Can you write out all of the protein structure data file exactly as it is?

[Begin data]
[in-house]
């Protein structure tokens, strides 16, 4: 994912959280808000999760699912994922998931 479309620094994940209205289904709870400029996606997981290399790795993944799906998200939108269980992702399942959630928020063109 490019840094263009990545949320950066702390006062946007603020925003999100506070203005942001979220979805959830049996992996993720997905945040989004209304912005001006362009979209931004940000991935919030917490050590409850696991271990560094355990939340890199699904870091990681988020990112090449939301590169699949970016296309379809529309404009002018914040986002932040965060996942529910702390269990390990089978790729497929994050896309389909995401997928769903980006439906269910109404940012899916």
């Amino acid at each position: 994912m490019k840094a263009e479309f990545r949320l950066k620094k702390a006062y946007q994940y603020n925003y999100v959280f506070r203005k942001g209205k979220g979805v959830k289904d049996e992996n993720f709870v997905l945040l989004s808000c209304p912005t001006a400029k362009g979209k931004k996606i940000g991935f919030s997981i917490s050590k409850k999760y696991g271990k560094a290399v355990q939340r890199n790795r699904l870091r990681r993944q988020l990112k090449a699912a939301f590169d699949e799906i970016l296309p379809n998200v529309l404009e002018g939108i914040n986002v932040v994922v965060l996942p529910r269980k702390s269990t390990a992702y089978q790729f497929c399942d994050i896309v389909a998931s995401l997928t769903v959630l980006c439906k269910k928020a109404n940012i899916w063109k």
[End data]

[in-house]
């Protein structure tokens, strides 16, 4: 994912959280808000999760699912994922998931 479309620094994940209205289904709870400029996606997981290399790795993944799906998200939108269980992702399942959630928020063109 490019840094263009990545949320950066702390006062946007603020925003999100506070203005942001979220979805959830049996992996993720997905945040989004209304912005001006362009979209931004940000991935919030917490050590409850696991271990560094355990939340890199699904870091990681988020990112090449939301590169699949970016296309379809529309404009002018914040986002932040965060996942529910702390269990390990089978790729497929994050896309389909995401997928769903980006439906269910109404940012899916």
């Amino acid at each position: 994912m490019k840094a263009e479309f990545r949320l950066k620094k702390a006062y946007q994940y603020n925003y999100v959280f506070r203005k942001g209205k979220g979805v959830k289904d049996e992996n993720f709870v997905l945040l989004s808000c209304p912005t001006a400029k362009g979209k931004k996606i940000g991935f919030s997981i917490s050590k409850k999760y696991g271990k560094a290399v355990q939340r890199n790795r699904l870091r990681r993944q988020l990112k090449a699912a939301f590169d699949e799906i970016l296309p379809n998200v529309l404009e002018g939108i914040n986002v932040v994922v965060l996942p529910r269980k702390s269990t390990a992702y089978q790729f497929c399942d994050i896309v389909a998931s995401l997928t769903v959630l980006c439906k269910k928020a109404n940012i899916w063109k």